My Father, Wayne O’Neil

 

 

My father died last Sunday morning. I was awakened by the call around 3 am. His partner Maya told me he’d passed away and I couldn’t find the words to respond. He’d been sick for the last two years. Cancer and chemo and his body hadn’t reacted well to both. Final diagnosis was Leukemia—a direct result of the chemo’s radiation “therapy” destroying his immune system. My father had been despondent, tired, and detached. He felt the medical world had failed him and didn’t want to spend his last days in a hospital just to die amongst the uncaring surroundings of beeping heart monitors and endless blood draws.

Six weeks ago, another Sunday, my father called to tell me he had Leukemia and he’d made the decision not to seek treatment. I had just finished buying vegetables at the Hollywood Farmer’s Market, my usual Sunday morning thing to do. I was sitting in my car. Numb with fear and regret. My father’s voice faint and calm. “I have to come out and see you,” I finally blurted out.

My father lived in Somerville, Massachusetts. Just over the border from Cambridge, a few blocks from where we lived when we first moved to Boston. When I was nine years old he’d completed his Fulbright and been appointed professor of linguistics and education at Harvard University. It was 1965. Vietnam was in full swing. He protested the war, refused to pay his taxes, and the FBI froze his bank account. By 1968 he found his home, professor of linguistics at the Massachusetts Institute of Technology. Ultimately becoming chairman of the linguistics program, and then head of the department for linguistics and philosophy. He was well liked, loved and admired. Noam Chomsky was his friend and colleague.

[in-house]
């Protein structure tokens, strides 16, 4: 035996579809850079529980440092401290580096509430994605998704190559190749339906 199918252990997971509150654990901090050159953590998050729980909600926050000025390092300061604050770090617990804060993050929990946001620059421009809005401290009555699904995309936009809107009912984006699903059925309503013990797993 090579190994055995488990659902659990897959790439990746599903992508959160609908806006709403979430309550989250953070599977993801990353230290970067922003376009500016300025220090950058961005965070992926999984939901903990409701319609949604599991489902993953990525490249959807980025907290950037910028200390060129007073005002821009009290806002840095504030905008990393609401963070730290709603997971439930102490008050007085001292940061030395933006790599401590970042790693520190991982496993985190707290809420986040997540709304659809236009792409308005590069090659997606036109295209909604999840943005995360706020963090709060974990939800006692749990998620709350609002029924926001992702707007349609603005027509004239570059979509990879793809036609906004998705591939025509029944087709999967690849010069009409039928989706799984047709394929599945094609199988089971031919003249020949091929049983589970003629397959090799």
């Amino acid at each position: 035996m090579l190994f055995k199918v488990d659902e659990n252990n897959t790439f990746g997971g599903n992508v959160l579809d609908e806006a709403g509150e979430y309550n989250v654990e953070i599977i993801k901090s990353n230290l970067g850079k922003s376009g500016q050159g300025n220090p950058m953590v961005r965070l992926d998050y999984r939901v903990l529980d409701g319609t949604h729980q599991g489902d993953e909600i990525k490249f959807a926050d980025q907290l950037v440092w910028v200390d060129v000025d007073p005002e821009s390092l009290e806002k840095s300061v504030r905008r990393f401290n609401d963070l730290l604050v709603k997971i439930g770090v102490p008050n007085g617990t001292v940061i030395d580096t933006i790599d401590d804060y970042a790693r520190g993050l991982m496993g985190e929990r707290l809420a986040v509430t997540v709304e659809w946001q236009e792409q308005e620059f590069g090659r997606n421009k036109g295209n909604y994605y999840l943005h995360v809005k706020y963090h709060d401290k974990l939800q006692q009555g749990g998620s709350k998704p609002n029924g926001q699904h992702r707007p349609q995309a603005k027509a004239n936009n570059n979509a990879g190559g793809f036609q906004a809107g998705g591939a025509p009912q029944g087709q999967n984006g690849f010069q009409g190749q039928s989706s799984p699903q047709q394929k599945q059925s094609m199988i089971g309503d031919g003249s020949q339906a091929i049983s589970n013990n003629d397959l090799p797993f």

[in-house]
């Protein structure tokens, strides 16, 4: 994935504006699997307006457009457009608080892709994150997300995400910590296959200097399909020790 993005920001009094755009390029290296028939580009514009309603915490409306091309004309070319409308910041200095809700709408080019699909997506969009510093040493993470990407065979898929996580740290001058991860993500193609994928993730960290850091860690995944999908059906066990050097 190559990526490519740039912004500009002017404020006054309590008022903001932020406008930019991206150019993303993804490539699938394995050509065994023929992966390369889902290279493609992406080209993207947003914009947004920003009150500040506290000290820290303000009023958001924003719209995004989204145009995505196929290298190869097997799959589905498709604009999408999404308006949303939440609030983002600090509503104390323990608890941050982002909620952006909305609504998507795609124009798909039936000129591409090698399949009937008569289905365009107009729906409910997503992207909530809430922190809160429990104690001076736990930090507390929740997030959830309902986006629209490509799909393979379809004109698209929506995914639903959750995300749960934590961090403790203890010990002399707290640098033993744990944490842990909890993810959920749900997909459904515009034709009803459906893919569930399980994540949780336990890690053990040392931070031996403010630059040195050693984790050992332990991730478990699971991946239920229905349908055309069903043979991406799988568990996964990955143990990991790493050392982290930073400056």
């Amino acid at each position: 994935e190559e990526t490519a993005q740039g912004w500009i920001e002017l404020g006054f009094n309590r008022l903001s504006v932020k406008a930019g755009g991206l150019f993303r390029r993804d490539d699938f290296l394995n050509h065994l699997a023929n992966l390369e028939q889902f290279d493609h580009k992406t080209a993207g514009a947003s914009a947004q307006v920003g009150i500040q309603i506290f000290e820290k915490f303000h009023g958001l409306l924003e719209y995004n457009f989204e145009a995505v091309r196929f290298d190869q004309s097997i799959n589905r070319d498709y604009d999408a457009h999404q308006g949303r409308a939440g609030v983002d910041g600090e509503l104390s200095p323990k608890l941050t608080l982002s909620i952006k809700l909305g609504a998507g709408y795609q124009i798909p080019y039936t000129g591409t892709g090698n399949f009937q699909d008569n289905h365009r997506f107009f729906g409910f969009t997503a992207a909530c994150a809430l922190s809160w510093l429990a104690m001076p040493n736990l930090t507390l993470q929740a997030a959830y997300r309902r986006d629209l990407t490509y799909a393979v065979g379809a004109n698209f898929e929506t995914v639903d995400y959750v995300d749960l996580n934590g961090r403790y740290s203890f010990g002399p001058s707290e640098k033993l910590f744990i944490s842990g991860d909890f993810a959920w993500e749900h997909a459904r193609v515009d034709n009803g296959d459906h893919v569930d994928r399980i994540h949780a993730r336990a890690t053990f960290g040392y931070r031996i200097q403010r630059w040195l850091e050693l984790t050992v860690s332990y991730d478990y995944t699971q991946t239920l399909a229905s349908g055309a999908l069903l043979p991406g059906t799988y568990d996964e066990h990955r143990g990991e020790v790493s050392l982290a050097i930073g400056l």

A month ago I flew out to see him. He was very sick and even though we didn’t get a chance to talk much, I still was able to tell him I loved him. He said, “I had a picture in my mind that I’d just come home, lay on the couch, people would come by, and then I’d quietly die. But that isn’t happening.” I flew back dreading the inevitable outcome.

In the darkness I fumbled for the words that weren’t coming. I held the phone against my ear well after Maya had hung up. Earlier in the evening I’d had a feeling. I’d known my father was going to die that night. Yet I still wasn’t prepared. My first selfish thought was what a fucked up horrible son I’d been. I felt the shame of my father having to come to terms with his son the junkie bank-robber. Self-forgiveness is hard. In fact it’s impossible. I cried tears. I said I was sorry. I spoke out loud to the spirit of a man that didn’t believe in the afterlife. My heart ached. I can only hope that everything I have done in the last twenty years has made up for every fucked up thing I did in the previous thirty. I’d like to think he was proud of me. The picture used in a few of his obituaries was of him reading the French version on my memoir, so I’ll take that as a sign that he was. I know I was proud of him. I hate that I’ll never see him again.

There is never enough time in this life.

Hold those you love close.

 

Wayne Albert O’Neil 1931-2020

 
 

Boston Globe Obituary

Linguistic Society Of America

MIT Linguistic Facebook